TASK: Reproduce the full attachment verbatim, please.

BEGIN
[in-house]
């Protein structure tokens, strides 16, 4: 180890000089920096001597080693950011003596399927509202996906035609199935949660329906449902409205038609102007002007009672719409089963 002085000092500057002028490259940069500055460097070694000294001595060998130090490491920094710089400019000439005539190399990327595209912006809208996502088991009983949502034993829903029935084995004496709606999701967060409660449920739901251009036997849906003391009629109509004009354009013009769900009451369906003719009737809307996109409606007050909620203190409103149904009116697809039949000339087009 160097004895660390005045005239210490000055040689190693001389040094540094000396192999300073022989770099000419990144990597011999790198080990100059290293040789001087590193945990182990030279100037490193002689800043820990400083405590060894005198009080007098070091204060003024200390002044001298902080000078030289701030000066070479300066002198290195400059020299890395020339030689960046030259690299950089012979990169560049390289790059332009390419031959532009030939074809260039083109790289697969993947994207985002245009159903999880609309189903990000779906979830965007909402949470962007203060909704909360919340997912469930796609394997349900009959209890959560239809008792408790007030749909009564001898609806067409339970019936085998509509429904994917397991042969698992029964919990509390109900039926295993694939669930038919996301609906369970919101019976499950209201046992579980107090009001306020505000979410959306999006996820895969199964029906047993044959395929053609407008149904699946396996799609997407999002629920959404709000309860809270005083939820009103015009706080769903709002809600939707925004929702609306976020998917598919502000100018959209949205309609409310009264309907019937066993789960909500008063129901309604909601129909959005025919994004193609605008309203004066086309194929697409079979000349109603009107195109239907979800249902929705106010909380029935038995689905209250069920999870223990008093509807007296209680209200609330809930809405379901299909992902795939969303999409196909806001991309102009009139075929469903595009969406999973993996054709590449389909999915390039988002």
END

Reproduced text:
[in-house]
């Protein structure tokens, strides 16, 4: 180890000089920096001597080693950011003596399927509202996906035609199935949660329906449902409205038609102007002007009672719409089963 002085000092500057002028490259940069500055460097070694000294001595060998130090490491920094710089400019000439005539190399990327595209912006809208996502088991009983949502034993829903029935084995004496709606999701967060409660449920739901251009036997849906003391009629109509004009354009013009769900009451369906003719009737809307996109409606007050909620203190409103149904009116697809039949000339087009 160097004895660390005045005239210490000055040689190693001389040094540094000396192999300073022989770099000419990144990597011999790198080990100059290293040789001087590193945990182990030279100037490193002689800043820990400083405590060894005198009080007098070091204060003024200390002044001298902080000078030289701030000066070479300066002198290195400059020299890395020339030689960046030259690299950089012979990169560049390289790059332009390419031959532009030939074809260039083109790289697969993947994207985002245009159903999880609309189903990000779906979830965007909402949470962007203060909704909360919340997912469930796609394997349900009959209890959560239809008792408790007030749909009564001898609806067409339970019936085998509509429904994917397991042969698992029964919990509390109900039926295993694939669930038919996301609906369970919101019976499950209201046992579980107090009001306020505000979410959306999006996820895969199964029906047993044959395929053609407008149904699946396996799609997407999002629920959404709000309860809270005083939820009103015009706080769903709002809600939707925004929702609306976020998917598919502000100018959209949205309609409310009264309907019937066993789960909500008063129901309604909601129909959005025919994004193609605008309203004066086309194929697409079979000349109603009107195109239907979800249902929705106010909380029935038995689905209250069920999870223990008093509807007296209680209200609330809930809405379901299909992902795939969303999409196909806001991309102009009139075929469903595009969406999973993996054709590449389909999915390039988002």